To reach that media-elusive 16-24 target, Bell Mobility and Toronto’s Cossette Interactive felt they had to build an advertising idea into a usable utility. By creating a downloadable weekend planner, the company was in complete control of who would be exposed to it, which brands it aligned itself with – plus, it could change the message as frequently as it wanted. On top of that, Bell was able to deliver repeat exposure to the target without paying for each impression after the initial download – making it very cost-efficient.

The Solo Desktop Weekend Planner incorporated highly regarded and credible brands and included relevant information and links from key content partners (for example, movie reviews from Famous Players, the top five songs from KISS 92 FM).

Top-layer DHTML ads, placed on highly targeted sites for this demographic, such as,, and, were used to drive traffic to the Solo Desktop Weekend Planner download page. In addition, the ‘send to a friend’ component, allowed Bell Mobility to further strengthen the best marketing tool amongst the teen audience – word of mouth.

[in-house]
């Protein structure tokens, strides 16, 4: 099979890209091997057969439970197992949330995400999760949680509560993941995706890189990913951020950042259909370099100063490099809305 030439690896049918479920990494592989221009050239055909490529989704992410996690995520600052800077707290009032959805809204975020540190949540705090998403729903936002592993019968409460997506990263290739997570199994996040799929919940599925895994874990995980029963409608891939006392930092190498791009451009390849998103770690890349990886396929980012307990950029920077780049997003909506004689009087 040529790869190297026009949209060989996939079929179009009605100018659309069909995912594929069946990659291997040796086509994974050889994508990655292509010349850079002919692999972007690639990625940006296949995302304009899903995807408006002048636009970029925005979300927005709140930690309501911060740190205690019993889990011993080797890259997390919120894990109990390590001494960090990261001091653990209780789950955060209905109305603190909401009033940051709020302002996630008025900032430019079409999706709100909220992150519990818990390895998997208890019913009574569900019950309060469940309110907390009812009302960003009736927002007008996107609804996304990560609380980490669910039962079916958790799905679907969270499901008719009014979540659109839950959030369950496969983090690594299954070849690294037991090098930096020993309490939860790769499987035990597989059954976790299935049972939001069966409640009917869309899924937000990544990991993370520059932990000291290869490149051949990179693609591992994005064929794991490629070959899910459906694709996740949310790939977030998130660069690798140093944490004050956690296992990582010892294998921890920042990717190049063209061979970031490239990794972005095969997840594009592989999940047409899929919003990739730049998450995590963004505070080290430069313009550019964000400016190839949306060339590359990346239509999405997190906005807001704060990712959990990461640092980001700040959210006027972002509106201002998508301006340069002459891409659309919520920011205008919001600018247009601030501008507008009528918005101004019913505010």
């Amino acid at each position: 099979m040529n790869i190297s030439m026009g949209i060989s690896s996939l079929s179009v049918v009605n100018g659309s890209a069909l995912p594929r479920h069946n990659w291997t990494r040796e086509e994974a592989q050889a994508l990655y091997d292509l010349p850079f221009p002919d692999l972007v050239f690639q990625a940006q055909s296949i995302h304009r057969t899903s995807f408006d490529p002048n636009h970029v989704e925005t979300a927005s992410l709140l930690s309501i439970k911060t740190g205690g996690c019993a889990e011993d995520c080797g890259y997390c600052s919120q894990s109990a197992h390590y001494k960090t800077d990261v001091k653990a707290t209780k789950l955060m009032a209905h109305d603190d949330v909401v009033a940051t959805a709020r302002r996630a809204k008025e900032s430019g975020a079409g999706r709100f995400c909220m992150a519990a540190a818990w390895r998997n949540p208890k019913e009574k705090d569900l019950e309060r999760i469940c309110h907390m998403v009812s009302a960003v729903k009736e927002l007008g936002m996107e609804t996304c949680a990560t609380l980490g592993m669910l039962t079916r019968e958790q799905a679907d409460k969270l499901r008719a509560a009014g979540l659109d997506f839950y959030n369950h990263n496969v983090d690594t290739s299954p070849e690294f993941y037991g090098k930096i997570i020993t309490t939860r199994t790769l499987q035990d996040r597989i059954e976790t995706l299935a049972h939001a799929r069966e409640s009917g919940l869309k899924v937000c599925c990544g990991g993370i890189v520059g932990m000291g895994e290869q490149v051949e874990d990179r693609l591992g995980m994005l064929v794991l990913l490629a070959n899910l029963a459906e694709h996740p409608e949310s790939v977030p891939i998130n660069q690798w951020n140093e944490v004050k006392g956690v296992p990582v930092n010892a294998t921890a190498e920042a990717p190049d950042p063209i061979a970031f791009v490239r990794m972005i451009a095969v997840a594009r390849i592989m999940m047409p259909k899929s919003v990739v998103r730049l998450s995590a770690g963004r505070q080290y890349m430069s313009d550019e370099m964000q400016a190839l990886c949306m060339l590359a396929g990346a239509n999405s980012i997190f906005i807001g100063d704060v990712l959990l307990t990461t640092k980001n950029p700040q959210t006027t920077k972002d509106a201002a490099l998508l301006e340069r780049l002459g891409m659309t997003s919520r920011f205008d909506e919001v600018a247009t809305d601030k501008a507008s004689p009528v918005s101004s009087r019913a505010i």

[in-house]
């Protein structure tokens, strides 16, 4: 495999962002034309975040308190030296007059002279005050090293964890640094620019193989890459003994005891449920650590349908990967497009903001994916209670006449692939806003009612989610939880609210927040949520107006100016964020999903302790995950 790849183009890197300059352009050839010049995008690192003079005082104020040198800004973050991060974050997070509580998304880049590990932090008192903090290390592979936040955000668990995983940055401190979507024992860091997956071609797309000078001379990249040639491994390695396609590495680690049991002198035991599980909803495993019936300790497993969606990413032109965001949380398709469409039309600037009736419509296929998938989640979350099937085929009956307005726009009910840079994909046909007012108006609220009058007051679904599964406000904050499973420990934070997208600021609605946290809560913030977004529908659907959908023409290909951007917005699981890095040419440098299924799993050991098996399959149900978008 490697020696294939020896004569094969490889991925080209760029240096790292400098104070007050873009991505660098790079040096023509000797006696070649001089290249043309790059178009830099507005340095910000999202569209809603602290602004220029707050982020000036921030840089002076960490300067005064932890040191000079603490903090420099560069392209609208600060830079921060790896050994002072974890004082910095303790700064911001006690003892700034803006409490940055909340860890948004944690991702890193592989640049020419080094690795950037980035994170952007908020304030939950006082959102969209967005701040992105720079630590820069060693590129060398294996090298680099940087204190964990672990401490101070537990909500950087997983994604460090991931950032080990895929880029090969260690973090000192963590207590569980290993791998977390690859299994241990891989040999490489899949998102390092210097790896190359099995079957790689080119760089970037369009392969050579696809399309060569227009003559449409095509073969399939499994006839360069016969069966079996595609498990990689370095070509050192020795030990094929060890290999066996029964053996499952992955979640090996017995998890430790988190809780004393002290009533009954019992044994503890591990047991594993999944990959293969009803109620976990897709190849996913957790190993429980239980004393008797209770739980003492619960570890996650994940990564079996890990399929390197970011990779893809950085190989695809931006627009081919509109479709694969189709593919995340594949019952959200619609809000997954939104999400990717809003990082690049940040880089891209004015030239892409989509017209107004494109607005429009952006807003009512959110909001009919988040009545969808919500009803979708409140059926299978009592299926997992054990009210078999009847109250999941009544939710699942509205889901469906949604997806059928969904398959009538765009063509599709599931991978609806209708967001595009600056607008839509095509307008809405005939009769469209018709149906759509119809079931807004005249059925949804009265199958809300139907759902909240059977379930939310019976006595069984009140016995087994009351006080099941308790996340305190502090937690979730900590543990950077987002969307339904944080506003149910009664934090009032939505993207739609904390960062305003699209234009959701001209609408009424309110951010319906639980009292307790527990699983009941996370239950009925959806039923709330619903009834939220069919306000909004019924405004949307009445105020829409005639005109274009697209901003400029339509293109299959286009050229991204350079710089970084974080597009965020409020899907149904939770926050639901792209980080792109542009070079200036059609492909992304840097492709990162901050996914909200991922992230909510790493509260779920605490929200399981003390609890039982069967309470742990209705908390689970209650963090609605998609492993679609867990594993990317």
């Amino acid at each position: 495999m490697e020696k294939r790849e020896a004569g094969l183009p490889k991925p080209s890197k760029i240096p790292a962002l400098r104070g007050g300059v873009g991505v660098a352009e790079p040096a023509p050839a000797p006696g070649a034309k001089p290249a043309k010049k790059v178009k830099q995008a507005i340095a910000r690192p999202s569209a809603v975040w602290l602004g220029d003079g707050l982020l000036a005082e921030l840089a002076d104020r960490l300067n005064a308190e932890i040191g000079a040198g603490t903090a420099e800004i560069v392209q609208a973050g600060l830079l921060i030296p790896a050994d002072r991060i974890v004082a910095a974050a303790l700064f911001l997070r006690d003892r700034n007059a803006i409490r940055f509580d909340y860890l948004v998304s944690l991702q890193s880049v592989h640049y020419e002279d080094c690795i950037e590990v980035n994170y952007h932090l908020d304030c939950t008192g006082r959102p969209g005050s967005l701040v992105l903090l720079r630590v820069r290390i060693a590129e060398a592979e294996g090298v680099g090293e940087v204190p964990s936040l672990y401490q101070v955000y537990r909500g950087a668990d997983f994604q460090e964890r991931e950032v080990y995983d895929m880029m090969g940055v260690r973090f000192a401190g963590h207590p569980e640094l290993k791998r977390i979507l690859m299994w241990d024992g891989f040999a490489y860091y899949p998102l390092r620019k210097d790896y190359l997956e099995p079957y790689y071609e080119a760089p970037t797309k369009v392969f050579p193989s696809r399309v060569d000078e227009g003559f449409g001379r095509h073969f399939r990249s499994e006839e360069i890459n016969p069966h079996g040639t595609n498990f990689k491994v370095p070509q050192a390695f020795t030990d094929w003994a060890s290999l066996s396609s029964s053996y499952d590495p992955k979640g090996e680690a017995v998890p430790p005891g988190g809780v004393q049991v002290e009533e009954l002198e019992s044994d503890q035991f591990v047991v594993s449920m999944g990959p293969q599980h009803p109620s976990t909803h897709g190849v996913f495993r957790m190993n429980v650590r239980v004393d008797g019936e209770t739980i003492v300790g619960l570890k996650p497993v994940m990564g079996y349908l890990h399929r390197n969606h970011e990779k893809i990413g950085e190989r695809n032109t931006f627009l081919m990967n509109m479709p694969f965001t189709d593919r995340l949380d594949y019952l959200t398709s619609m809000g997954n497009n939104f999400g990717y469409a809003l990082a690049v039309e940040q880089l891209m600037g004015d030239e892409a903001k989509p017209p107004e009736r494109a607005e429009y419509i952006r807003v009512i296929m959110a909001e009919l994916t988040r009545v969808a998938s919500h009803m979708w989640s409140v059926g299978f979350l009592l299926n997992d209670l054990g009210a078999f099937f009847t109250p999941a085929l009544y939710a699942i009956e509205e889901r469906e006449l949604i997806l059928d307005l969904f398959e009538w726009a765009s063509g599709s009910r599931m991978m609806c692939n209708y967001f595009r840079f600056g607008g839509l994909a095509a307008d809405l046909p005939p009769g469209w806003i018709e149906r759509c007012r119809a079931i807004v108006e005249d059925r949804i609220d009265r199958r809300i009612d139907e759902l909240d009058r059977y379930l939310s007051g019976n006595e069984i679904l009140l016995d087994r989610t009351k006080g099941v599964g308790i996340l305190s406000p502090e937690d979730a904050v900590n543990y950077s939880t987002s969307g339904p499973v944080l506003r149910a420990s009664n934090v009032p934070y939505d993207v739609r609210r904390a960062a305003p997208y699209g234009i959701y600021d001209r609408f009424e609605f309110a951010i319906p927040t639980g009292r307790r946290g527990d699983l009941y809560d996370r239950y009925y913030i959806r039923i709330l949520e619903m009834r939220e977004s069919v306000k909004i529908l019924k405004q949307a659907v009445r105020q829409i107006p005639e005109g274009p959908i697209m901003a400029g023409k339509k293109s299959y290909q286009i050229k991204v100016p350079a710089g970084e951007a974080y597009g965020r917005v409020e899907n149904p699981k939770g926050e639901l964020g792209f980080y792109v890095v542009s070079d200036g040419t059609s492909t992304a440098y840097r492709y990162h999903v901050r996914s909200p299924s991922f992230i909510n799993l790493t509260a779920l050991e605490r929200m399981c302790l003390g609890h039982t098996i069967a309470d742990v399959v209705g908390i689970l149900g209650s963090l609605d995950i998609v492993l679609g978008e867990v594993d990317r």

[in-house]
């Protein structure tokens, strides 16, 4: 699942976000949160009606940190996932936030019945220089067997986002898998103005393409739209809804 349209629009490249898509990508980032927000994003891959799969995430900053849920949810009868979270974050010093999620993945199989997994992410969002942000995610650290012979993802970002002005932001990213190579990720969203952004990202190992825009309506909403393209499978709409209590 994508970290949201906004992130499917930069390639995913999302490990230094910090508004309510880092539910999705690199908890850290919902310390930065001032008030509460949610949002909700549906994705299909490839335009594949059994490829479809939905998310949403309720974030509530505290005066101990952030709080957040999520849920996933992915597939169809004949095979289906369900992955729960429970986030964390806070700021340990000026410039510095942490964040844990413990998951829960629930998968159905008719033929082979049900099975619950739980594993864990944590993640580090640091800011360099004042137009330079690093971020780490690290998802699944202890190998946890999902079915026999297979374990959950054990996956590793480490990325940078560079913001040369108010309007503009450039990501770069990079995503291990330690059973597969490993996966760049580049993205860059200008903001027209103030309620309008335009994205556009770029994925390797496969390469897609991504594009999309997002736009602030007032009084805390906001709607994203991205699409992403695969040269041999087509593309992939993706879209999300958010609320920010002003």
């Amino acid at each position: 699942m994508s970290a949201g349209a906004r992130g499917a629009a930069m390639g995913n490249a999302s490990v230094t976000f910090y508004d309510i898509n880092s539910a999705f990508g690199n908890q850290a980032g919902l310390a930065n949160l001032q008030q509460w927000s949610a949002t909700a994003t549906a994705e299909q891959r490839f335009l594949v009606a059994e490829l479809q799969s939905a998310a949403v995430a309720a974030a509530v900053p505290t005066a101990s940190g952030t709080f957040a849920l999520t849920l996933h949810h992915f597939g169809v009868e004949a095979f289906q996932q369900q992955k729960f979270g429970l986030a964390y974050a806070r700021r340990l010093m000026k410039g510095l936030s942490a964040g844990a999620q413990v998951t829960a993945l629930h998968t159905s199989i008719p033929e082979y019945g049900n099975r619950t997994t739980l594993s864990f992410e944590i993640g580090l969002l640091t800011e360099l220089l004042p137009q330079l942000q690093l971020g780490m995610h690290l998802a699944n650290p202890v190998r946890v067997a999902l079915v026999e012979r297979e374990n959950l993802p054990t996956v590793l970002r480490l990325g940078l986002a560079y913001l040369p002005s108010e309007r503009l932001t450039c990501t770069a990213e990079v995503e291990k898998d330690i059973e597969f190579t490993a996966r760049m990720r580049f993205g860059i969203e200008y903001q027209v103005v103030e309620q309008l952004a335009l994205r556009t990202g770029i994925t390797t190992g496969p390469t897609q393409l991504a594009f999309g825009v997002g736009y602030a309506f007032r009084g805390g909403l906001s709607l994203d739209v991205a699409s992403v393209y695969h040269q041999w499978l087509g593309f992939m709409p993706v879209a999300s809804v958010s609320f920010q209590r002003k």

The program saw 32,832 downloads, which translated to 69% of those who clicked on the initial top-layer ad unit.

#8: Schwab investors trade up to E*Trade

Toronto-based E*TRADE Canada had always focused its acquisition efforts on a mass audience and addressed communication to all online investors. However, in the last 18 months, it adjusted its strategy to focus on two distinct segments of the online trading community: the active trader and serious investor. Research had confirmed that these high-value groups were tired of being treated the same as all other online traders and E*TRADE thus created Power E*TRADE, its VIP service, which received a #1 ranking for both serious investors and active traders from the Gomez 2002 survey. Then, in February 2002, Schwab Canada, E*TRADE’s prime competitor, was sold to Scotiabank, which had received a #9 ranking for serious investors and a #11 ranking for active traders in the Gomez survey. E*TRADE saw this merger as a clear opportunity to speak to the disgruntled Schwab customer and capitalize on E*TRADE’s #1 Gomez ranking and convince customers to make the switch.